Monday started out sleepy on the slopes, with expanses of soft corduroy fresh for slicing. It felt great to carve turns on the groomed slopes this morning after all of the amazing powder this weekend.

Catching cord on upper High Noon

I must say Friday was my very favorite powder day of the season with a sneaky extra 10 or so inches falling after the 5 a.m. report. Fifteen inches felt like even more on East Face, and I can’t remember the last time the snow was up to the top of my boots, much less thighs. The feeling of gliding through that perfect snow was pure joy! Friday’s storm left plenty of leftover stashes on Saturday for snow seekers. And what better way to wrap up the storm than with a heartwarming sendoff for Steamboat’s amazing Olympians.

On the way to Heavenly Daze

The dedication, many hours of practice, grit and sheer love these athletes have for their winter sports make us all ski a little harder and love it just a little bit more. We wish them all luck and hope they will thrive in Pyeongchang.

Pretty cloud formations at the base

If you are out this morning, the groomers are soft and forgiving. Oh, what another 15 inches has done for our slopes. I started out on the Sunshine Peak side with the corduroy on Sunshine Lift Line to High Noon, and the snow was so carveable. If you follow the groom today, you can’t go wrong. I didn’t venture off the rolled track with limited time this morning, but I’ll bet if you are adventurous, you can still find soft stashes in the trees.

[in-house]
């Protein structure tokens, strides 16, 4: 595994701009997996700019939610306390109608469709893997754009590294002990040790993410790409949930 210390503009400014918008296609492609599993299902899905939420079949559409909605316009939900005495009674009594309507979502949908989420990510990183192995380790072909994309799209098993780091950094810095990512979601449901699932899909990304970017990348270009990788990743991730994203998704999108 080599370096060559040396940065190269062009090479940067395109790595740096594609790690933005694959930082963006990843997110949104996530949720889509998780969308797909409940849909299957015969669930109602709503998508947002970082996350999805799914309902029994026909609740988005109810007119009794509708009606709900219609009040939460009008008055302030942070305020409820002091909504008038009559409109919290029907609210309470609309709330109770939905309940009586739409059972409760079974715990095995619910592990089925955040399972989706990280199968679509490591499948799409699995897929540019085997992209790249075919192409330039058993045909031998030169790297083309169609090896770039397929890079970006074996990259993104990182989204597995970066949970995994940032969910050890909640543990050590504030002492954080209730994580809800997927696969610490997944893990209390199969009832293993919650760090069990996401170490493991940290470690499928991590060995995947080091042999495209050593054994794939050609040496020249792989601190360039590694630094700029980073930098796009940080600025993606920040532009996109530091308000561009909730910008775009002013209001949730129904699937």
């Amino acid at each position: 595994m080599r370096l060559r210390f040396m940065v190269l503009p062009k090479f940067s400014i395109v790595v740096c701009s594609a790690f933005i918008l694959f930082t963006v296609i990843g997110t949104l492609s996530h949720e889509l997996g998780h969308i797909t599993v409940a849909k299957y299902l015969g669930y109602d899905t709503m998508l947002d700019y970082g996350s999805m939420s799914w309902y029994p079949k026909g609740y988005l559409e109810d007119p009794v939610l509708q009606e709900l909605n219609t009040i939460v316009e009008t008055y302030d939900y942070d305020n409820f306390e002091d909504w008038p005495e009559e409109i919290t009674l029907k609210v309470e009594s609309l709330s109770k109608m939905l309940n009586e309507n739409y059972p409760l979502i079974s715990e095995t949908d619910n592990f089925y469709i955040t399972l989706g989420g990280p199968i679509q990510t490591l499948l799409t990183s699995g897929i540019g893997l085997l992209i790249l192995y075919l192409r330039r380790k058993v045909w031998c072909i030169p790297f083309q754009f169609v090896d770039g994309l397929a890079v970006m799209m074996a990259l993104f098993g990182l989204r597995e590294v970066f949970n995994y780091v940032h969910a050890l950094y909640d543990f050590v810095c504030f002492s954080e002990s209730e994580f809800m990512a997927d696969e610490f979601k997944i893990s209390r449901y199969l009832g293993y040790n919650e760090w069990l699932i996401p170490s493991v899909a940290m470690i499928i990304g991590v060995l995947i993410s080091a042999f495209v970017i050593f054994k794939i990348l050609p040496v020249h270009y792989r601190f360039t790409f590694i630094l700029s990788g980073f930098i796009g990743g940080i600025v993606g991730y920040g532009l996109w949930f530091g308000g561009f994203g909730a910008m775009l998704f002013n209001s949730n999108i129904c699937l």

Saturday freshies

I stuck to the left side of Cyclone, Rainbow, Heavenly Daze and See Me. All were deliciously carvy and smooth in the early morning, and if the forecast is correct, you may have a sunny, downright balmy afternoon on the slopes.

Steamboat’s Olympian Sendoff Saturday night

In a month filled with celestial events, look forward to January’s second supermoon this Wednesday. Called the Super Blue Blood Moon, this one coincides with a lunar eclipse for the first time since 1866. The best time for viewing will be just after sunset. Because of the moon’s unusually close proximity to Earth in this type of rotation, it will appear to be 14 percent larger and about 30 times brighter than usual and some will be able to see a bright, red glow. So, if the the storm that might roll into Steamboat Wednesday night waits until the wee hours, it could be the perfect evening to hike to a high point for the spectacle.

Happy skiing and riding!

Jessica Berg, Alpine skier

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